Every industry falls within its own complex web of federal, state, and local laws and regulations, especially when it comes to hiring and maintaining an employed workforce. Consequently, CHROs, health and safety executives, and their teams all spend a great deal of time focused on the demands of workforce compliance and monitoring.
These demands can eat time. They demand access to large amounts of data and the ability to analyze that data quickly and efficiently. Organizations that focus on improving their compliance monitoring methods often see results in the form of better information about their workforce.
Currently, many large enterprise organizations are still using outdated systems to track workforce compliance. Often, these systems involve the use of spreadsheets into which data must be entered and analyzed manually. A few use modules inside their human resources management systems, but these modules themselves may be limited. The rapid growth of technology in recent years means that many systems are outdated as well.
Outdated systems weren’t always outdated. Often, they were the pinnacle of technological advancement when they were installed. Yet in their time, these systems still required a great deal of manual data input and human interaction in order to function correctly. Compared to today’s advancements in the automation of routine tasks, these systems are clunky, cumbersome, and prone to amplifying human errors.
Despite the difficulty in applying yesterday’s compliance management systems to today’s workforce challenges, however, many companies have been slow to change their approach. Trading in an expensive computer system or platform for a newer model may be seen as disruptive or as an onerous added expense. Some leaders decide instead to squeeze as much use out of their old systems as they can, even when it means dealing with diminishing returns from a compliance and monitoring system that takes more and more effort to provide sub-optimal information.
Today, state-of-the-art workforce monitoring and compliance systems are more flexible than in earlier generations. These tools can be fine-tuned to the needs of a particular workforce, and they can also be used to focus on the specific information your managers and leadership need at any given moment.
Tracking employee credentials in the past was often a time-intensive process. Employees may have been expected to report on the status of their credentials or to take total responsibility for keeping those credentials current. Knowing when a worker needed to update a credential might mean remembering to check a spreadsheet or database for that information – which may or may not appear in its most recently updated form.
Today, however, automated compliance monitoring tools make it easier for organizations to track employee credentialing. Some cloud-based tools automatically gather information from professional and government databases about key credentials, including expiration dates. Many incorporate automated reminders about upcoming deadlines.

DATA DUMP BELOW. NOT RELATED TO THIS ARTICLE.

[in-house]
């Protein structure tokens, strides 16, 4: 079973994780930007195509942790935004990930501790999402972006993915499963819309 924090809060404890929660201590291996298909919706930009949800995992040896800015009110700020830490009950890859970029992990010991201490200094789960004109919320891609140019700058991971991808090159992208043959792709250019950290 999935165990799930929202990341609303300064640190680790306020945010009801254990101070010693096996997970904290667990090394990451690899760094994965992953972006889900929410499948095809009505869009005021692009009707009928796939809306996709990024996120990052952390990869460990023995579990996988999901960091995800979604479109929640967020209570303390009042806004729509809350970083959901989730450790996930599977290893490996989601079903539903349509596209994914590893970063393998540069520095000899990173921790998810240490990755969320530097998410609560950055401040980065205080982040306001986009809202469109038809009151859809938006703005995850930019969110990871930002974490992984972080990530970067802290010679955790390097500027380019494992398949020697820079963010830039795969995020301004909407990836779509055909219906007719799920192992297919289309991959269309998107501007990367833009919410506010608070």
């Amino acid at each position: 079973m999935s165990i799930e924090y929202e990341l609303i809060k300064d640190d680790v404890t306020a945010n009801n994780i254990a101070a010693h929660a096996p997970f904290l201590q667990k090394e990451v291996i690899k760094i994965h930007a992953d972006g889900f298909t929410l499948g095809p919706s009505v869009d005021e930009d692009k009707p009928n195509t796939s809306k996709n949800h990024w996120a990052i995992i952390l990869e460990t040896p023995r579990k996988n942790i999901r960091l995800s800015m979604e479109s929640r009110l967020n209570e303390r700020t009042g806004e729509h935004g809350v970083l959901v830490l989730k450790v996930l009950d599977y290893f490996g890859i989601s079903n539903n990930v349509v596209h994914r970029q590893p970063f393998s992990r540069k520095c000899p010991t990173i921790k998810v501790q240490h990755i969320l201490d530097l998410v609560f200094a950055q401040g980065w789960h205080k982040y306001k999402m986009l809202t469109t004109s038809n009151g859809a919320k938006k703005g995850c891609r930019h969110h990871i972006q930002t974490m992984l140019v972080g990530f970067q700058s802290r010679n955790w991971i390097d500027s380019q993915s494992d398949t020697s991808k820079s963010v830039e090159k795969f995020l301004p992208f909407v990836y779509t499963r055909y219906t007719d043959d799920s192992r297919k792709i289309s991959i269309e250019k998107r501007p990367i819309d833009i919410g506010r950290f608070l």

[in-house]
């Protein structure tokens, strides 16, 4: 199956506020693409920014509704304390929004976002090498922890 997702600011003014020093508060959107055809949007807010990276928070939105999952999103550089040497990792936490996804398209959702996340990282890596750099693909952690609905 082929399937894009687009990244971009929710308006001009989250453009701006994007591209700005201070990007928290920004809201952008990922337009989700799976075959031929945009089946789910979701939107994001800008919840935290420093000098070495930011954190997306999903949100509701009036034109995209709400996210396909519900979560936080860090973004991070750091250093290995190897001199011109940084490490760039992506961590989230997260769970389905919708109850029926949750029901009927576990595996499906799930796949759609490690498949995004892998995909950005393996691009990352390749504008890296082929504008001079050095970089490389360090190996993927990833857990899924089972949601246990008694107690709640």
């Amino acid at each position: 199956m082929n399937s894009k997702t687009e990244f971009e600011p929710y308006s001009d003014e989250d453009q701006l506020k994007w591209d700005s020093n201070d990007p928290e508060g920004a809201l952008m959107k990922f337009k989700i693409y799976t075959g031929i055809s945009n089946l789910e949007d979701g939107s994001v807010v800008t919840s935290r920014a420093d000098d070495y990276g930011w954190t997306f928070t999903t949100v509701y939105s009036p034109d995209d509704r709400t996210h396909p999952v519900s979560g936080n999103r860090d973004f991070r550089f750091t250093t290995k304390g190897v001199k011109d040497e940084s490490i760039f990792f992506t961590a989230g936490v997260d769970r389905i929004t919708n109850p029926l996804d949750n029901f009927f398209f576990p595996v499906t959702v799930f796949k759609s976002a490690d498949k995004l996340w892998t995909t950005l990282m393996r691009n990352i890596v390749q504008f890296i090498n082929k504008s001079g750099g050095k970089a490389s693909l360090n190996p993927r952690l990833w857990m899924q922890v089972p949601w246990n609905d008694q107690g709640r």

In some cases, these tools have become even more focused. For example, some not only provide information about upcoming deadlines but also provide information about testing requirements, continuing education, or other essentials that must be completed for a particular certification to be renewed. Rather than being forced to look up this information, HR teams and managers can see it immediately and help workers plan ahead, ensuring no one ever misses their opportunity to update a license, certification, physical evaluation, drug test, or other necessary credentials.
Access to granular, real-time data means that human resources teams can understand at a glance what the organization’s workforce needs in terms of support to remain compliant. Whether it’s submitting renewal paperwork for a certification or attending a required physical fitness examination, workers find it easier to attend to their core tasks with the help of a human resources team that can help them determine exactly what they need to do and when.
The benefits of high-quality compliance monitoring data, however, don’t end with workers or their managers. This data also helps executives attend to the big picture and ensure their organization remains on track toward its goals. The data can also be used in other valuable ways, like creating annual budget requirements, developing timelines for deploying key resources, and more.
Improved data means better insights and easier compliance at all levels of an organization. Fully automated end-to-end solutions streamline routine tasks, such as the paperwork involved with certification or credential renewals. They also provide the ability to organize and analyze large data sets, allowing for better planning and recommendations from CHROs and health and safety executives.
Compliance is an increasingly complex challenge in today’s world. As work and its oversight become more complex and a host of educational, legal, and other requirements crop up within the work world, human resources leadership and staff can find themselves overwhelmed by compliance management demands.
By automating repetitive tasks, streamlining compliance scheduling, and providing deep insight into compliance-related data, modern compliance tools reduce the time and attention required to fully understand and address compliance management within an organization. CHROs and their teams are freed to focus on complex issues, such as planning budgets and timelines and setting goals for the workforce and the organization as a whole.
Technology has changed the way we work in just a few short decades. While yesterday’s tools allowed companies to leap forward, they can be a hindrance today. A fully automated end-to-end solution like ChaneCheck can provide the impetus for another forward leap.